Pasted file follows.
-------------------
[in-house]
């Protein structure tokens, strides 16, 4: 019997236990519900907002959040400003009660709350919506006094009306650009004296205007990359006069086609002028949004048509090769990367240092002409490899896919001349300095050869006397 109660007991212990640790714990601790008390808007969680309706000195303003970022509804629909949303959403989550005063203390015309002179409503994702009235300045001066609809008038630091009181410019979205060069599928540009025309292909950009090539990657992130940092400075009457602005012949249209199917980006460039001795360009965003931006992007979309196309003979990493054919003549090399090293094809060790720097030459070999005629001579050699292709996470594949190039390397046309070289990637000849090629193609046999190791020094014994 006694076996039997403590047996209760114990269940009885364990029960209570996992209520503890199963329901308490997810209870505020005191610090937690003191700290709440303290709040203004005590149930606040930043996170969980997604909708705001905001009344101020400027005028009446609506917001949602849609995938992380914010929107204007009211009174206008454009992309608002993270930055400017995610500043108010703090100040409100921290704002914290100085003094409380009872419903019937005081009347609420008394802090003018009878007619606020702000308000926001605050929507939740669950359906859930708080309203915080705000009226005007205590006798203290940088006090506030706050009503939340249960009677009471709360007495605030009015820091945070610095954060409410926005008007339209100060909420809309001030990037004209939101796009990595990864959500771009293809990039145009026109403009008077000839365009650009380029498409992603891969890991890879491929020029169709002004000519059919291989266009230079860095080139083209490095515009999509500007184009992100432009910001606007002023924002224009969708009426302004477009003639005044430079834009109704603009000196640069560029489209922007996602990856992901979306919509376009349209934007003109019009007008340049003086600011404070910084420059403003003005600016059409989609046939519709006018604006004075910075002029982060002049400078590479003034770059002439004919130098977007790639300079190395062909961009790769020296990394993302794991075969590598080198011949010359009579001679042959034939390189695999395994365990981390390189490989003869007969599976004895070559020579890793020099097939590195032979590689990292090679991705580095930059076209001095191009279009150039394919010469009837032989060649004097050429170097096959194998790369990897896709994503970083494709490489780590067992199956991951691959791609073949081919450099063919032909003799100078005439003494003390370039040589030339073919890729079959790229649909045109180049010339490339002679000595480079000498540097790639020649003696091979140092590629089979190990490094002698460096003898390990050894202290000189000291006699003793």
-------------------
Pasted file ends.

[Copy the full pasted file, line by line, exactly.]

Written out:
[in-house]
């Protein structure tokens, strides 16, 4: 019997236990519900907002959040400003009660709350919506006094009306650009004296205007990359006069086609002028949004048509090769990367240092002409490899896919001349300095050869006397 109660007991212990640790714990601790008390808007969680309706000195303003970022509804629909949303959403989550005063203390015309002179409503994702009235300045001066609809008038630091009181410019979205060069599928540009025309292909950009090539990657992130940092400075009457602005012949249209199917980006460039001795360009965003931006992007979309196309003979990493054919003549090399090293094809060790720097030459070999005629001579050699292709996470594949190039390397046309070289990637000849090629193609046999190791020094014994 006694076996039997403590047996209760114990269940009885364990029960209570996992209520503890199963329901308490997810209870505020005191610090937690003191700290709440303290709040203004005590149930606040930043996170969980997604909708705001905001009344101020400027005028009446609506917001949602849609995938992380914010929107204007009211009174206008454009992309608002993270930055400017995610500043108010703090100040409100921290704002914290100085003094409380009872419903019937005081009347609420008394802090003018009878007619606020702000308000926001605050929507939740669950359906859930708080309203915080705000009226005007205590006798203290940088006090506030706050009503939340249960009677009471709360007495605030009015820091945070610095954060409410926005008007339209100060909420809309001030990037004209939101796009990595990864959500771009293809990039145009026109403009008077000839365009650009380029498409992603891969890991890879491929020029169709002004000519059919291989266009230079860095080139083209490095515009999509500007184009992100432009910001606007002023924002224009969708009426302004477009003639005044430079834009109704603009000196640069560029489209922007996602990856992901979306919509376009349209934007003109019009007008340049003086600011404070910084420059403003003005600016059409989609046939519709006018604006004075910075002029982060002049400078590479003034770059002439004919130098977007790639300079190395062909961009790769020296990394993302794991075969590598080198011949010359009579001679042959034939390189695999395994365990981390390189490989003869007969599976004895070559020579890793020099097939590195032979590689990292090679991705580095930059076209001095191009279009150039394919010469009837032989060649004097050429170097096959194998790369990897896709994503970083494709490489780590067992199956991951691959791609073949081919450099063919032909003799100078005439003494003390370039040589030339073919890729079959790229649909045109180049010339490339002679000595480079000498540097790639020649003696091979140092590629089979190990490094002698460096003898390990050894202290000189000291006699003793």